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Horace Parlan: Horace Parlan: Up and Down – 1961

Marc Davis By

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Handicap or no handicap, if the music weren’t terrific, there would be nothing to talk about. And it is terrific.
Enter the album name hereI have a new hero: Pianist Horace Parlan. Until recently, I had heard of Parlan, but never really heard him. I certainly never knew his back story. It's inspirational—and his music is pretty damn good, too.

Parlan had a handicap. As a child, he lost some function in his right hand due to polio. Various bios disagree on the extent of the loss. Some say two fingers, others three. Either way, it's the kind of injury that makes a career as a pianist sound impossible.

Yet Parlan found a way to compensate —something to do with developing a powerful left hand. In any event, he had a long, successful career as a bop pianist. Of course the music stands on its own, regardless of how it's made. Handicap or no handicap, if the music weren't terrific, there would be nothing to talk about. And it is terrific. (For example, catch him on Charles Mingus' 1959 classic Mingus Ah Um.)

Up and Down, a 1961 bop-and-blues album, is the perfect introduction to Horace Parlan. It features three remarkable solists: Parlan on piano, Booker Ervin on tenor, and Grant Green on guitar. Together, they make wonderful, swinging music that borders on soul-jazz.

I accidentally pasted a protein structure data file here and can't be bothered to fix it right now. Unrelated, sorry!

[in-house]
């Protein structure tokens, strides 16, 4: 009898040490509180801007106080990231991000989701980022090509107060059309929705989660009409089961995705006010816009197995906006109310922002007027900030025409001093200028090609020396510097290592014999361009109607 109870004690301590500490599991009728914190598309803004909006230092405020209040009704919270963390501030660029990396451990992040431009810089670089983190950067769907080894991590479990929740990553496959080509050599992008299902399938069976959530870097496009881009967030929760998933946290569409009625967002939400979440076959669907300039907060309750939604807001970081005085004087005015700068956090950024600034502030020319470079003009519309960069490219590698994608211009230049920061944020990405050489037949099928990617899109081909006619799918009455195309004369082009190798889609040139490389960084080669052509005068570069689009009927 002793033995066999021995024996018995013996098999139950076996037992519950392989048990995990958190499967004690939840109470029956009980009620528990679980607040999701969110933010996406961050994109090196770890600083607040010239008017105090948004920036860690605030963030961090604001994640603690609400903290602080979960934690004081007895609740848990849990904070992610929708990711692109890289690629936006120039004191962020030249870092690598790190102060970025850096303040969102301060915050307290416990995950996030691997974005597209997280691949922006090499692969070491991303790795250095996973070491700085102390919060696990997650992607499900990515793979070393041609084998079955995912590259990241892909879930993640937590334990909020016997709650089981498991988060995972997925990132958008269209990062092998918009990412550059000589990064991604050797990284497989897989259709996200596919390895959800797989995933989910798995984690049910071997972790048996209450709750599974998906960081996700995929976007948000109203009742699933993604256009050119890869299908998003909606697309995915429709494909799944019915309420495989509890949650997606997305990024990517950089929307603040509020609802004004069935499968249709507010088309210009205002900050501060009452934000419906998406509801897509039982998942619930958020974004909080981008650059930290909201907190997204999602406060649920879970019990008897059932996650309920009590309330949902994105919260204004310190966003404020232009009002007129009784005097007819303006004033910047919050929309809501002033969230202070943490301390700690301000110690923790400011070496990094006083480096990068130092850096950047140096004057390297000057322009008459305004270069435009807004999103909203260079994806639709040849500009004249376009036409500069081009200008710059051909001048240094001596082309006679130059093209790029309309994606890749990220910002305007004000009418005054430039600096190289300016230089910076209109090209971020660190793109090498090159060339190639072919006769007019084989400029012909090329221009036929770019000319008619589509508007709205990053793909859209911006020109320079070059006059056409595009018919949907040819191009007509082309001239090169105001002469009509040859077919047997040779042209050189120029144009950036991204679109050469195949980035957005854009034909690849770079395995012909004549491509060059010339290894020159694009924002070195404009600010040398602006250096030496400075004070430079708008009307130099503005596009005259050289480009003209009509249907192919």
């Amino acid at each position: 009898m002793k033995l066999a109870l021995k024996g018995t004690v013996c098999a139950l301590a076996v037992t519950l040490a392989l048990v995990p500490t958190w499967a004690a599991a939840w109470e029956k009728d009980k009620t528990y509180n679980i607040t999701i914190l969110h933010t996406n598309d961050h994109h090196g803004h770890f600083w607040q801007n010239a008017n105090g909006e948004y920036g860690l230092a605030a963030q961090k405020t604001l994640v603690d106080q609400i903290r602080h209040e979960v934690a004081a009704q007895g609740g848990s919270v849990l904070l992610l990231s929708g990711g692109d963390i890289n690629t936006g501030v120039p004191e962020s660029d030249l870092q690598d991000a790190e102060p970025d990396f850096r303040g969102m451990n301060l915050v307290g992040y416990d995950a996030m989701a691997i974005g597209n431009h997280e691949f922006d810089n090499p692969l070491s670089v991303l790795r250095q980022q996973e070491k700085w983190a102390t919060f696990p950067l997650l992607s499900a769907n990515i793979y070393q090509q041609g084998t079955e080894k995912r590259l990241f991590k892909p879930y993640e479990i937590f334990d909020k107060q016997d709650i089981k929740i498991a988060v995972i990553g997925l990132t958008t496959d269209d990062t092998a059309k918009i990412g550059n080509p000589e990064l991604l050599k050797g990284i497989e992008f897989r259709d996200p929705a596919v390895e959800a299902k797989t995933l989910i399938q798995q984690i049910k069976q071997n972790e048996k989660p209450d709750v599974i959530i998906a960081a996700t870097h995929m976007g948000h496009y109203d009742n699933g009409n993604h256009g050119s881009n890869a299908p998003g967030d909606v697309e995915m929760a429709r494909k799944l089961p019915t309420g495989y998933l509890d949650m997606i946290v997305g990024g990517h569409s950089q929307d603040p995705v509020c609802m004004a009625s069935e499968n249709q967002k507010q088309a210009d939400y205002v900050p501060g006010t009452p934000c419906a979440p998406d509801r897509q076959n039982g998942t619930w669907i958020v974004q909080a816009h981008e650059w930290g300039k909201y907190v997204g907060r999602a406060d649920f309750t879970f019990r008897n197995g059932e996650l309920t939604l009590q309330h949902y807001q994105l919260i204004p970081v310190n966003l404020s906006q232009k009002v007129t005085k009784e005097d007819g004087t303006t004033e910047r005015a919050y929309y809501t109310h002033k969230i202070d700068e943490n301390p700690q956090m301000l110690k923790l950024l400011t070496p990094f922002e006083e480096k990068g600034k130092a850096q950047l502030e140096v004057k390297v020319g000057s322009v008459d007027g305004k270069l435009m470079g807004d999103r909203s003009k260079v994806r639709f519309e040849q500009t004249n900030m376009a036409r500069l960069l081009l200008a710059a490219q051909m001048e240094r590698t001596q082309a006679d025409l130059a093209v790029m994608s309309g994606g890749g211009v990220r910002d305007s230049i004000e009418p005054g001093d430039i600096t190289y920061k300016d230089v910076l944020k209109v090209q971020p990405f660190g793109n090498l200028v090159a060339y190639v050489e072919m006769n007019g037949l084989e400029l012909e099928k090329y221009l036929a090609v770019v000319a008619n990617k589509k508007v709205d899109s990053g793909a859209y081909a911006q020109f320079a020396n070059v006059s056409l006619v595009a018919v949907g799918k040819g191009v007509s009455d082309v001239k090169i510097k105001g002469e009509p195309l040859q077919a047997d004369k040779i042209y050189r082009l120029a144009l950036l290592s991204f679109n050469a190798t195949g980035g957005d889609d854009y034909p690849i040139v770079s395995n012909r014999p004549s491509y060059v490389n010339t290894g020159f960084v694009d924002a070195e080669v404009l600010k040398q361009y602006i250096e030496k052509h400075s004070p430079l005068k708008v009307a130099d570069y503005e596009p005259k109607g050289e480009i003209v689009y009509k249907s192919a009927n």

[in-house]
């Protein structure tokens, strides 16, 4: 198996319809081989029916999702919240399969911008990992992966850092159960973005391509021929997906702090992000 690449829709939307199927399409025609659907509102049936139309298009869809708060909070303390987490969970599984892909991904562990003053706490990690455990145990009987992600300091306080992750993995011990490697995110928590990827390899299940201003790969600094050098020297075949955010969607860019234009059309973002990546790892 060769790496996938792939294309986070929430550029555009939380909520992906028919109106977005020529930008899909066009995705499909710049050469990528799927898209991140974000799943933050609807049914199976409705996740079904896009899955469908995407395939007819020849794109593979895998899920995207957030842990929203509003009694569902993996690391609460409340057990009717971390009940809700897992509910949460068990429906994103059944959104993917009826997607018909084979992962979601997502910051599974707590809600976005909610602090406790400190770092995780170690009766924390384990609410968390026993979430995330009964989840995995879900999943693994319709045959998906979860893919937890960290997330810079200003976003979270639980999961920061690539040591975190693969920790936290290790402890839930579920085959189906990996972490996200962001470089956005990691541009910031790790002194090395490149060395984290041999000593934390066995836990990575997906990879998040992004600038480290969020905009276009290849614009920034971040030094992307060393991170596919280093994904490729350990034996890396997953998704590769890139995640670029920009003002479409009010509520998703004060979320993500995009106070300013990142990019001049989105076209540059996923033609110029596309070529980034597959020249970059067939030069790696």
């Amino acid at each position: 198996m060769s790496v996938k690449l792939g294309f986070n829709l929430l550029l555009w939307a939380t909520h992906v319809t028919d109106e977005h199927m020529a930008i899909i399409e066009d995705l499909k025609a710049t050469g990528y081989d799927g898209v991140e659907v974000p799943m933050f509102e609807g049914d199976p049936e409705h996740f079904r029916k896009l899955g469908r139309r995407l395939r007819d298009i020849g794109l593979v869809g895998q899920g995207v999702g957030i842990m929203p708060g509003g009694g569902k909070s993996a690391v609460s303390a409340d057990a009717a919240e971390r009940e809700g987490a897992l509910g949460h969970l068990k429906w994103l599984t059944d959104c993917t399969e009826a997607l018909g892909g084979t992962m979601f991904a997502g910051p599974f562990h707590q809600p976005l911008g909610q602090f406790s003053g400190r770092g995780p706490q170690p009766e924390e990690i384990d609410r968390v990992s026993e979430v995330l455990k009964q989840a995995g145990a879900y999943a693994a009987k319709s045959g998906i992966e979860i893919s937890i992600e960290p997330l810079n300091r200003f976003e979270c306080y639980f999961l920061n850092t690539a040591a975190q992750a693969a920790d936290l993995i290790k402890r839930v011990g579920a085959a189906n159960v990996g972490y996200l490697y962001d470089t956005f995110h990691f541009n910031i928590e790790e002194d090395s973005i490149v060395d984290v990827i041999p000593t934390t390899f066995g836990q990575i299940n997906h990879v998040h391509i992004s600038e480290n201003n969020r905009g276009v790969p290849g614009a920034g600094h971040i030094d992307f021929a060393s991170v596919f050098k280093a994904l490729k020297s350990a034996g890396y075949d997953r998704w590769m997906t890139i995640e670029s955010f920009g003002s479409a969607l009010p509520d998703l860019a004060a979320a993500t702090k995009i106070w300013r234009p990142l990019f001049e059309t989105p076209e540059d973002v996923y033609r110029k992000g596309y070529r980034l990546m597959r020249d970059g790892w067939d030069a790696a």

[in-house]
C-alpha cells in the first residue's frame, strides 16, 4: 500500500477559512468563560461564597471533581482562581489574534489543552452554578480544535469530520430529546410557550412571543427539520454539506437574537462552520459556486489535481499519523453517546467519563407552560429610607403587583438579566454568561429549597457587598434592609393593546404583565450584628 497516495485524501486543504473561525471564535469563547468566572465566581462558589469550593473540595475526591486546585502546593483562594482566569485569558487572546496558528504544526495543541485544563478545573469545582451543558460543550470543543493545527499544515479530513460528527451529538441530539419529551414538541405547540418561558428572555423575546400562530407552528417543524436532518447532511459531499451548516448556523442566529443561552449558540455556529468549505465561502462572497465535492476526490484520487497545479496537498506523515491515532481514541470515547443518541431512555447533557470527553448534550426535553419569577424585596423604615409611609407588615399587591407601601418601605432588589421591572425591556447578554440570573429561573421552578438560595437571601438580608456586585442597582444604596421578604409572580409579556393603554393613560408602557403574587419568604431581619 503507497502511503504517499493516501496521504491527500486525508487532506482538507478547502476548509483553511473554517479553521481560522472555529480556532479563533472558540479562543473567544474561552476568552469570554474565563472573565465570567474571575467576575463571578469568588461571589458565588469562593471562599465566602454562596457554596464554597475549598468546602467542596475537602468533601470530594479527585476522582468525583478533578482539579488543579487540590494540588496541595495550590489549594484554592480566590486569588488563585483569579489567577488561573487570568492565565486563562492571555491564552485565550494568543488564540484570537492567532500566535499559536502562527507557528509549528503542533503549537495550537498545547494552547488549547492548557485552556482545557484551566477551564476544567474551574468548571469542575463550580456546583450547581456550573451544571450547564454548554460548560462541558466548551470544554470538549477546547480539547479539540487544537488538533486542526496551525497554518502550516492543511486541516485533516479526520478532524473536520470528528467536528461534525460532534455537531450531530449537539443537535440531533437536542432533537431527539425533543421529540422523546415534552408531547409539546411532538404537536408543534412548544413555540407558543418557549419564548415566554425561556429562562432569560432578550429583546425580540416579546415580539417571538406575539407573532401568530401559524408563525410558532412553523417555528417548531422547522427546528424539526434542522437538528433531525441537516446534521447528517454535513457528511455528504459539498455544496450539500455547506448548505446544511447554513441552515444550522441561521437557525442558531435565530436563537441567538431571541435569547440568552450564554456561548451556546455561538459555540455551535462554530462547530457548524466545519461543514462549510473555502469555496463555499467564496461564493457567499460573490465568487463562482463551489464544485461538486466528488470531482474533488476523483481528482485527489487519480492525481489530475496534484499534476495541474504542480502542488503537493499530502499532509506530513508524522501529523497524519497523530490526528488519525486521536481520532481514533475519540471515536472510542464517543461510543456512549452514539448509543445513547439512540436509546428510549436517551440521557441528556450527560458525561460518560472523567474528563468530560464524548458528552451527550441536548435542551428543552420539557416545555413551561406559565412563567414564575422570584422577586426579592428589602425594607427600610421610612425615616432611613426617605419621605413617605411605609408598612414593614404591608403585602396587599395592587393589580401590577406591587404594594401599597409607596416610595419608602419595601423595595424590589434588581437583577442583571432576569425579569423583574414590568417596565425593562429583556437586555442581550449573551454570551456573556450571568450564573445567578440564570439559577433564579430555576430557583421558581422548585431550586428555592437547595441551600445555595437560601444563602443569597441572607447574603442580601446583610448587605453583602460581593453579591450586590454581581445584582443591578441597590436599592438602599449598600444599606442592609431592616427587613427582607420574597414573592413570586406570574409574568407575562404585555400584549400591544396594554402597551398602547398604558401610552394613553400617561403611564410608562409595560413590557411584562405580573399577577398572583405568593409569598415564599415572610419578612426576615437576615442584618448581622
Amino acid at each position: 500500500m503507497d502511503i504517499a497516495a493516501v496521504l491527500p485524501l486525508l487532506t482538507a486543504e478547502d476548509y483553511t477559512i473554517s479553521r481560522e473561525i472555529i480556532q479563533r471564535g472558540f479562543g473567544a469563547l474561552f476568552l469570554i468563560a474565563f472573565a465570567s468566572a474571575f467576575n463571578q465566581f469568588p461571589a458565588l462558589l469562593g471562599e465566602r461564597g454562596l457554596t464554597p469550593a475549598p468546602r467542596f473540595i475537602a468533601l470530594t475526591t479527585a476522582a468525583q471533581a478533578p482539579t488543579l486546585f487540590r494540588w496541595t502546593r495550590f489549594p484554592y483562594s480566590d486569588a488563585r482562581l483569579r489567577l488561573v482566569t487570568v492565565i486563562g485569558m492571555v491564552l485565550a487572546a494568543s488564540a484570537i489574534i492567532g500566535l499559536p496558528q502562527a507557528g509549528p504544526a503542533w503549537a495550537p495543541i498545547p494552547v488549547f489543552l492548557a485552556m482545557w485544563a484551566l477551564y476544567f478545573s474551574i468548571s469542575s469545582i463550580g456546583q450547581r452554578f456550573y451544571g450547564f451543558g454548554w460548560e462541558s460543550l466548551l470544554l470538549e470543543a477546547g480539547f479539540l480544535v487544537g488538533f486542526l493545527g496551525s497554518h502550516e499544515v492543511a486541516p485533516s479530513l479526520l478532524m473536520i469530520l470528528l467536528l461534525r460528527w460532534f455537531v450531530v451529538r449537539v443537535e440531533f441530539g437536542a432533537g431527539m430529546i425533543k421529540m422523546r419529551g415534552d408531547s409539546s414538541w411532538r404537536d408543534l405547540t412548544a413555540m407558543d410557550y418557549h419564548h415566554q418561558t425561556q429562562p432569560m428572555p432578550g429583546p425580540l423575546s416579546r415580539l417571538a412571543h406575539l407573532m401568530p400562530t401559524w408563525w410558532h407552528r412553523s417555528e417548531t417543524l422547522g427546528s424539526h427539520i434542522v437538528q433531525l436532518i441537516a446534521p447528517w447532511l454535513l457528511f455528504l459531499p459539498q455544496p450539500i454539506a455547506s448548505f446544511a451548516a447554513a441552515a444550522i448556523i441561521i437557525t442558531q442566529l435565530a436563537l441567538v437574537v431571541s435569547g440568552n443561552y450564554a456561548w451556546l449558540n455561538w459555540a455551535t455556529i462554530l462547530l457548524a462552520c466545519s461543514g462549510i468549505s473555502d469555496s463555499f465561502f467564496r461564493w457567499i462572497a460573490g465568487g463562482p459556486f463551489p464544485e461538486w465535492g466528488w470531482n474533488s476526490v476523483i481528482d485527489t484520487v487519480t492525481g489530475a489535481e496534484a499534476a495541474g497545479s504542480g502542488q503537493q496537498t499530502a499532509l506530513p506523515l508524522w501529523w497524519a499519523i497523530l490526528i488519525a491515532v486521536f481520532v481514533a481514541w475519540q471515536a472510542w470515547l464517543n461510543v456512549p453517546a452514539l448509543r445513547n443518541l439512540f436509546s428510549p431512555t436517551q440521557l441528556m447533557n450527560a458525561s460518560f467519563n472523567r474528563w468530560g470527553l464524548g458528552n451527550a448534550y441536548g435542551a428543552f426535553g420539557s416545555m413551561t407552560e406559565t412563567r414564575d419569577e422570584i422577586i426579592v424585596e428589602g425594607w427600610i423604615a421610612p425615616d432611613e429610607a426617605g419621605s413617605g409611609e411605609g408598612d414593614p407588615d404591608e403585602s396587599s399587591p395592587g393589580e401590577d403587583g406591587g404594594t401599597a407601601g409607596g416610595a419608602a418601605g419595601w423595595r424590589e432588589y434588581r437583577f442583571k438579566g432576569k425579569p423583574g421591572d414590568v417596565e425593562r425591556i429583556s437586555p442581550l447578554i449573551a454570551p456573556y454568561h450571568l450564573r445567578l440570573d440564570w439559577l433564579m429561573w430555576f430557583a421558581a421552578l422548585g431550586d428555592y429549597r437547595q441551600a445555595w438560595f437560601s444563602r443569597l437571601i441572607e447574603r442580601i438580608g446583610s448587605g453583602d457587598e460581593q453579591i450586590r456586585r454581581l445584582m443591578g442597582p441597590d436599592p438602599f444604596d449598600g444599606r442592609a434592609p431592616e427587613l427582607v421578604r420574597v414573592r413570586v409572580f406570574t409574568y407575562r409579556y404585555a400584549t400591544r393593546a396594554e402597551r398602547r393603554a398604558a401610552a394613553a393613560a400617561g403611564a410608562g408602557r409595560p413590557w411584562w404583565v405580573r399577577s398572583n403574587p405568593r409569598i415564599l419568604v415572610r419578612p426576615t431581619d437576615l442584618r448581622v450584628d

While some pianists made their names with jaw-dropping speed and technique—think Art Tatum or Oscar Peterson —Parlan (by necessity or choice) goes the other way. He is wonderfully inventive. At times, he sounds almost Monk-ish, choosing unusual chords and odd notes. On every tune, without exception he is soulful and bluesy.

Grant Green, of course, is tasteful, as always. Like Parlan, Green does not amaze with lightning-fast runs. Instead, he wrings the blues for every drop of emotion he can find, including the quiet spaces between notes. He is the perfect complement for Parlan.

Finally, there's Booker Ervin. Unlike Parlan and Green, Ervin can shred with the best. On Up and Down, he turns it on and off. On the opener, "Books Beat," Ervin is sassy and aggressive. On the ballad "Lonely One," he is all swirling smoke. And on the closer, "Light Blue," Ervin shows off his technique—a toe-tapping, happy blues that sends the listener off with a smile.

Up and Down is a great ensemble album. It's full of clever, swinging music. I could listen to it all day. And while you don't need know anything about Parlan's bum right hand to appreciate the music, it helps. The man is an inspiration.

Rating: 5 stars (out of 5)

Availability: Plenty of used copies, but nearly all the new CDs are from overseas

Cost: $4 used, $9 in MP3, more expensive if you get a new Japanese import. Or, if you must, there's the cheapo European box Seven Classic Albums for just $14.
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